Four women struggling with life, love and happiness in Kansas City. One Meg struggling to get into an entertaining but emotionally-distant novel.


“Best friends and fellow midwesterners Katie, Annie, Maxine, and Claudia are no strangers to dealing with love and relationships, but with online dating and social networking now in the mix, they all have the feeling they’re not in Kansas anymore.

“Katie, a divorced mother of two, secretly seeks companionship through the Internet only to discover that the rules of the dating game have drastically changed. Annie, a high-powered East Coast transplant, longs for a baby, yet her online search for a sperm donor is not as easy — or anonymous — as she anticipates. Maxine, a successful artist with a seemingly perfect husband, turns to celebrity gossip sites to distract herself from her less-than-ideal marriage. And Claudia, tired of her husband’s obsession with Facebook, finds herself irresistibly drawn to a handsome co-worker.

“As these women navigate the new highs and lows of the digital age, they each find that their wrong turns lead surprisingly to the right click and, ultimately, the connection they were seeking.” (Goodreads)


As I’ve often shared, I’m an online dating alum. Having had that experience and initially connecting with my boyfriend online, stories delving into the world of meeting potential mates through the Internet catch my interest. That’s what brought me to Molly Shapiro’s Point, Click, Love, an entertaining novel that kept me reading — even if I wasn’t completely invested in the characters’ lives.

Despite heralding the four central women as “best friends,” we see very little interaction between them. The book’s third-person narration shifts focus between chapters from one woman to the next. That might have been my biggest hurdle to jump, enjoyment-wise: just as I was getting into Annie’s story, for example, we were hopping over to Maxine’s. Claudia’s situation felt the most realistic, but I couldn’t believe she was tumbling so far down a rabbit hole without anyone to pull her out. And I didn’t feel having four “main” characters was a benefit; I almost wish this had just been Katie’s story. Or maybe Claudia’s, though she made me pretty mad.

Point, Click, Love is easily digestible and often brims with humor. Shapiro writes well and I enjoyed her turns of phrase, but her characters lacked the depth required to keep me thinking about them. The “online dating” theme took a backseat to run-of-the-mill drama, and I didn’t feel like technology’s role in the modern dating world was explored in a satisfying way. I did like quips like this one, though:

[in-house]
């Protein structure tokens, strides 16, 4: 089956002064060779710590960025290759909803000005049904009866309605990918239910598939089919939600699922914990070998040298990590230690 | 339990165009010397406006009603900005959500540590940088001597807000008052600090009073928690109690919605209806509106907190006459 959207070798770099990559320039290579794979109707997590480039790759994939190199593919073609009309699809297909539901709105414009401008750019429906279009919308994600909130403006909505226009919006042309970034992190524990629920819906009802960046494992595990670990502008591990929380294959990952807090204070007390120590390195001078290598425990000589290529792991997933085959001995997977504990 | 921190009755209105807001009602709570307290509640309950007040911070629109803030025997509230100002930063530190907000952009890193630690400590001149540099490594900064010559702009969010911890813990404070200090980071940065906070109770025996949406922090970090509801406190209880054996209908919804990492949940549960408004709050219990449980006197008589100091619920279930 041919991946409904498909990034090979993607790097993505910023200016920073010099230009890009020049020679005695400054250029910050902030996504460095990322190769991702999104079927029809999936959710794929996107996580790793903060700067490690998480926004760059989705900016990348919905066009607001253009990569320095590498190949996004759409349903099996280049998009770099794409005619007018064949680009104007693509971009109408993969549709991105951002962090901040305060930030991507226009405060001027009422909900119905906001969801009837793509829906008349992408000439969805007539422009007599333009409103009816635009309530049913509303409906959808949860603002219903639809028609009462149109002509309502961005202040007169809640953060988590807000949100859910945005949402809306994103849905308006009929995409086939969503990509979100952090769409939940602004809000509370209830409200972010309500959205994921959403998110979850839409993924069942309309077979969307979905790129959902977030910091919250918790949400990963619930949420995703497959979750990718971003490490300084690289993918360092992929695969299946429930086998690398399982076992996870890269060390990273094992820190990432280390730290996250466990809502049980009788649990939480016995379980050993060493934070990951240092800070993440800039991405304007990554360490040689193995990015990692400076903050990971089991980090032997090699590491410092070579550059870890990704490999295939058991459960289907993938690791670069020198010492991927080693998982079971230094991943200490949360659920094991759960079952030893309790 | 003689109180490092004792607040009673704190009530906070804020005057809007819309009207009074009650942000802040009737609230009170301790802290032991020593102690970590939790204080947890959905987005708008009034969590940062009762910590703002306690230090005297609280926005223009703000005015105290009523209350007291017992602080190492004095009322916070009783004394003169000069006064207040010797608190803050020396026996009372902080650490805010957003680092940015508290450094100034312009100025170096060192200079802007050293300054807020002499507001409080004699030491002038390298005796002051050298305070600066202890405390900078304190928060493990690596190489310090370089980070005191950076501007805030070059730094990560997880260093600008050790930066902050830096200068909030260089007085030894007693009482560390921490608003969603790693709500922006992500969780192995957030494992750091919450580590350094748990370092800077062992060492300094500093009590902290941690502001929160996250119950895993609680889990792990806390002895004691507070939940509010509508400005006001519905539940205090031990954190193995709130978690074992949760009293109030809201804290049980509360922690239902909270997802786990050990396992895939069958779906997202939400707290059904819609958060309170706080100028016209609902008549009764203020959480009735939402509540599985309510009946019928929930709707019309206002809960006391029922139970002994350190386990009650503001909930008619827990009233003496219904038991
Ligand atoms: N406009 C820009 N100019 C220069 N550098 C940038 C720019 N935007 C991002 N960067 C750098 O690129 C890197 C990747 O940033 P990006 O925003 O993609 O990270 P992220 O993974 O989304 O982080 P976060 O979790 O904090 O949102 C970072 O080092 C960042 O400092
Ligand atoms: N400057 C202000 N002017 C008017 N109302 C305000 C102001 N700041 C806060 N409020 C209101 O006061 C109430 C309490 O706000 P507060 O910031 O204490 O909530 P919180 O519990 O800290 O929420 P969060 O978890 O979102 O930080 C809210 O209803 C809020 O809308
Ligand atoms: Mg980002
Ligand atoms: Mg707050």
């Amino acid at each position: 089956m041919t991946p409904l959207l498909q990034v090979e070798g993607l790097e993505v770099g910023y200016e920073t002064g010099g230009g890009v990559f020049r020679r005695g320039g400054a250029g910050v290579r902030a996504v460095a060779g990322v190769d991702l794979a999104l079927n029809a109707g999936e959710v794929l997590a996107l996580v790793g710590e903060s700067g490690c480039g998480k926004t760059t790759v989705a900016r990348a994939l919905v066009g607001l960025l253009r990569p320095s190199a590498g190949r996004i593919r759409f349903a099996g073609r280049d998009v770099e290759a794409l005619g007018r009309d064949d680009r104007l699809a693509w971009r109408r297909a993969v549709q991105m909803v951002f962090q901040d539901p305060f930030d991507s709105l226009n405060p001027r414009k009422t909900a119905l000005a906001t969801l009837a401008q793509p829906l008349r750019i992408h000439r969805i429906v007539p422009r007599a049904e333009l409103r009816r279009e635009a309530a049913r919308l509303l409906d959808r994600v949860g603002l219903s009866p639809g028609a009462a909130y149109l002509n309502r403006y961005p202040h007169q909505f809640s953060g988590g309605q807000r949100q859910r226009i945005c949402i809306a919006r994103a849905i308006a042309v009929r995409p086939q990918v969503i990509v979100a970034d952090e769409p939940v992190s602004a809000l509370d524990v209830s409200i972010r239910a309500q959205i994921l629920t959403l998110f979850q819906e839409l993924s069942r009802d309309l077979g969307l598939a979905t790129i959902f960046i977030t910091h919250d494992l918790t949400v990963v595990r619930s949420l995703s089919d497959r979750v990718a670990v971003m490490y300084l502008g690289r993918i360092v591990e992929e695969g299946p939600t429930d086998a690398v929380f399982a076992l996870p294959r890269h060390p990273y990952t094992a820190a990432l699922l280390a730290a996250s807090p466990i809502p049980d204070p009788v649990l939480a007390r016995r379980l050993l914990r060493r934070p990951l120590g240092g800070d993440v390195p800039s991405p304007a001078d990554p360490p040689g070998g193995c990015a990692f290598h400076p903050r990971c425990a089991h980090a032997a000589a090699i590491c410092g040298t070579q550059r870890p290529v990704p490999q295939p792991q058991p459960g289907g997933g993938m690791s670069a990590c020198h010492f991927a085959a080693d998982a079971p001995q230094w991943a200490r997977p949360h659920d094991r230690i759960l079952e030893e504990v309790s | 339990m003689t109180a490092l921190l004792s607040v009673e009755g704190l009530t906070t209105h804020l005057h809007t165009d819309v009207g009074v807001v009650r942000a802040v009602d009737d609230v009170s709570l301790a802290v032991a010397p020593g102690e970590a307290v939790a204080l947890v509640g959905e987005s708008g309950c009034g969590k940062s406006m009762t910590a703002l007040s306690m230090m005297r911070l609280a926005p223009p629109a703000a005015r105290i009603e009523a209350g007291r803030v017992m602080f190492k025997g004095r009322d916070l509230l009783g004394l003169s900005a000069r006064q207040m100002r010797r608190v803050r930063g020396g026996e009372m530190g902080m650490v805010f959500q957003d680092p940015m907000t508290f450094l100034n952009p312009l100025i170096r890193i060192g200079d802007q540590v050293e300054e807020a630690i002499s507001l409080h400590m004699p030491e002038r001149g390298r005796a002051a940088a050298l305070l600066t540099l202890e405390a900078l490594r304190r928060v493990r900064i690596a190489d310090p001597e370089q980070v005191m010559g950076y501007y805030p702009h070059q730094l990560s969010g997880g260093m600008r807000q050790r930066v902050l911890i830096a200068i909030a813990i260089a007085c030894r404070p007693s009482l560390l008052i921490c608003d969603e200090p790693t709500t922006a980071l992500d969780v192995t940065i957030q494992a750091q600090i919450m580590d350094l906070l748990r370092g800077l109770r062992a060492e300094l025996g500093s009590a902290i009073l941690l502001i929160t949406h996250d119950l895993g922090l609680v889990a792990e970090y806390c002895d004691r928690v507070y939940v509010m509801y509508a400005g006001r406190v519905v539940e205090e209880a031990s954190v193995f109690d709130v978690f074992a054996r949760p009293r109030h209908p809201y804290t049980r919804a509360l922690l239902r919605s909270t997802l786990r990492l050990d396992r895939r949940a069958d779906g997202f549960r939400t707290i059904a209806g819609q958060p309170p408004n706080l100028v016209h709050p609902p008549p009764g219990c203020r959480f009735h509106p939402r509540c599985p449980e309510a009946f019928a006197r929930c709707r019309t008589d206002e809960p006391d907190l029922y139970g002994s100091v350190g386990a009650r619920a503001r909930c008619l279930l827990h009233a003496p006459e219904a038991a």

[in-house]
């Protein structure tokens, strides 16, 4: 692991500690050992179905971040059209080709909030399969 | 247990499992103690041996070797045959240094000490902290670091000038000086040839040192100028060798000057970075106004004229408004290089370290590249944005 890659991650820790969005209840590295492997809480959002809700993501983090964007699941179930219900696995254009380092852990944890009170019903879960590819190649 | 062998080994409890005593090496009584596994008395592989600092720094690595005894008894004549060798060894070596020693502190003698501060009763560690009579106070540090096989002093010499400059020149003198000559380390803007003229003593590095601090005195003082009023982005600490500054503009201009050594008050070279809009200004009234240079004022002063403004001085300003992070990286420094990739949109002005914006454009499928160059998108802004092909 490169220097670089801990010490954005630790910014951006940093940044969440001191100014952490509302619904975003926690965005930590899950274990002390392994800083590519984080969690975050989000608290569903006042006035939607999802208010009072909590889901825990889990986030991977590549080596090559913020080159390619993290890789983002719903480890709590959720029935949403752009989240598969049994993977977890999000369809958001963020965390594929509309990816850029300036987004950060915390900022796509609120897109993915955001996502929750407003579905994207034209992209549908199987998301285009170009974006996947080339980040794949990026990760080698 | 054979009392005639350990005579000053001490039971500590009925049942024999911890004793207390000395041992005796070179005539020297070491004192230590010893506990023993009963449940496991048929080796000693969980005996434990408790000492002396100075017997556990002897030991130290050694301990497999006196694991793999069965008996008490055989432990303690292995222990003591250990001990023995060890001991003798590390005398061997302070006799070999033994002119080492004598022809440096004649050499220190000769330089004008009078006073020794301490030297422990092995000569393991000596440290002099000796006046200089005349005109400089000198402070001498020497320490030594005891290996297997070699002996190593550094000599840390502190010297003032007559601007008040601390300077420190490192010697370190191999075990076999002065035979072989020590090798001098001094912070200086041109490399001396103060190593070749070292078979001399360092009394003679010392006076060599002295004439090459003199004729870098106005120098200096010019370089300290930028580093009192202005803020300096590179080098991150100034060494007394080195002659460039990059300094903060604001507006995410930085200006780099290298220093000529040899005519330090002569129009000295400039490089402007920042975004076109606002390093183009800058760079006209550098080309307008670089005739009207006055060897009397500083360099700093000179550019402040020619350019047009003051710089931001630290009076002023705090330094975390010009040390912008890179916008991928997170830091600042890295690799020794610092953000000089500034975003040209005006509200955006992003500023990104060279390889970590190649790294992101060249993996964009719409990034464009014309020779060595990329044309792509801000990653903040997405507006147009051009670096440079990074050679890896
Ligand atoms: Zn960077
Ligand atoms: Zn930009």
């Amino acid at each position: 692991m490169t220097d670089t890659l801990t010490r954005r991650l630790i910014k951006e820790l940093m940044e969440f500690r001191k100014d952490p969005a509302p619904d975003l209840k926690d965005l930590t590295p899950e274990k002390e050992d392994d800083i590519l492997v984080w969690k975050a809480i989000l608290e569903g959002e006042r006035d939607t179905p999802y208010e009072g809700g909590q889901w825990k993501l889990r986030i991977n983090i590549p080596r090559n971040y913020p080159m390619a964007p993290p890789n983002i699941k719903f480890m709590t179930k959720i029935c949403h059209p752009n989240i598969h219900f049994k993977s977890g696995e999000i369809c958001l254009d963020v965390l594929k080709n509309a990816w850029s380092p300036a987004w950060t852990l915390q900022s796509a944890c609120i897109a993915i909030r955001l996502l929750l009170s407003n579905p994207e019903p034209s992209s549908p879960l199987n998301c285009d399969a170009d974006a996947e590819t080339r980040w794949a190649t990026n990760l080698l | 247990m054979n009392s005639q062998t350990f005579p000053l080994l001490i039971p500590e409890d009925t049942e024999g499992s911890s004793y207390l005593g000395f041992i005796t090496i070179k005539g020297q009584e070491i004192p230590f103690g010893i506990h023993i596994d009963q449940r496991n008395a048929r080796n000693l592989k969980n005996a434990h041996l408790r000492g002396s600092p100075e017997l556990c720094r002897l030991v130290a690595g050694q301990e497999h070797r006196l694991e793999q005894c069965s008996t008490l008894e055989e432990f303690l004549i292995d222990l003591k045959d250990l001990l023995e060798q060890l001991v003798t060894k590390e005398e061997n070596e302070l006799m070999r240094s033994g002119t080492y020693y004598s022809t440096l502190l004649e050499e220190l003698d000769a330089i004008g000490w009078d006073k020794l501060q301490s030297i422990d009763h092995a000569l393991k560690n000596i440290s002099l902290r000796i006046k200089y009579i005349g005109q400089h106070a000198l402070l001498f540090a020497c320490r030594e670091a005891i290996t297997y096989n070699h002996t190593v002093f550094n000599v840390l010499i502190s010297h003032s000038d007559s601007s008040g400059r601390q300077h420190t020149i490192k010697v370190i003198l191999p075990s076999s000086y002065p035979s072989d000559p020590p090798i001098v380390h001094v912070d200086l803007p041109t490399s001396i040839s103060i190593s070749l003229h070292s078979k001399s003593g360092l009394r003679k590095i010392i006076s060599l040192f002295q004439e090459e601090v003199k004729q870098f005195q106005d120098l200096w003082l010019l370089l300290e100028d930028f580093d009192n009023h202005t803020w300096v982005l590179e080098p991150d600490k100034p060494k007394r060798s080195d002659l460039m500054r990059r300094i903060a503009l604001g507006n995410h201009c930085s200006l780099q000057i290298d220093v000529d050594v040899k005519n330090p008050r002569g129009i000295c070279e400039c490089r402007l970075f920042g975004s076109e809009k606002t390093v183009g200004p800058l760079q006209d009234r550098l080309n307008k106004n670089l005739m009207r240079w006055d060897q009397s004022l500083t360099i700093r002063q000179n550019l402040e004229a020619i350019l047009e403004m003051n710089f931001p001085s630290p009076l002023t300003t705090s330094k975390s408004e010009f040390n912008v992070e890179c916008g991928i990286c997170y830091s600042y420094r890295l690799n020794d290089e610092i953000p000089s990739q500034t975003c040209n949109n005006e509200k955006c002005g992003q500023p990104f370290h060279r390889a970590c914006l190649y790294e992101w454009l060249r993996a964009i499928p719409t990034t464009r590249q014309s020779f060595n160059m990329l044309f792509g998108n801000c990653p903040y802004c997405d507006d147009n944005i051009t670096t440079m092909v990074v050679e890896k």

“Katie decided to take care of her need for sex in the same way she took care of paying her bills, finding cheap airfare, and buying her kids’ school uniforms — she went online.”


Fans of chick lit, modern romance and vignettes might find Shapiro’s novel an easy, breezy read for a summer afternoon. Though Point, Click, Love didn’t bowl me over, I did finish it quickly and would take a peek at the author’s future work. Maybe with a bigger concentration on the online dating scene, which was the most interesting part of this work — whew wee, Katie and her potential sugar daddies! (You know, if the current situation doesn’t work out.)


3 out of 5!

ISBN: 0345527631 ♥ GoodreadsLibraryThingAmazonAuthor Website
Review copy provided by author in exchange for my honest review


Book review: ‘Save As Draft’ by Cavanaugh Lee

In a thoroughly modern love triangle, heroine Izabell Chin is navigating the treacherous world of online dating — and learning what it could mean to date a best friend. Told exclusively through texts, emails, tweets and Facebook messages, Save As Draft details Izzy’s struggles to become a successful lawyer in Atlanta, Ga., while trying to assess her feelings for Marty, a charming man she met on eHarmony; and Peter, her co-worker and best friend.

Despite having gone on “the best first date of her life” with Marty, Izzy can’t quite shake the feeling that she’s pursuing the wrong man . . . and exchanges between her best friends can’t save her there, either. She has to see where things go with Peter. But that doesn’t mean Marty’s out of the picture . . .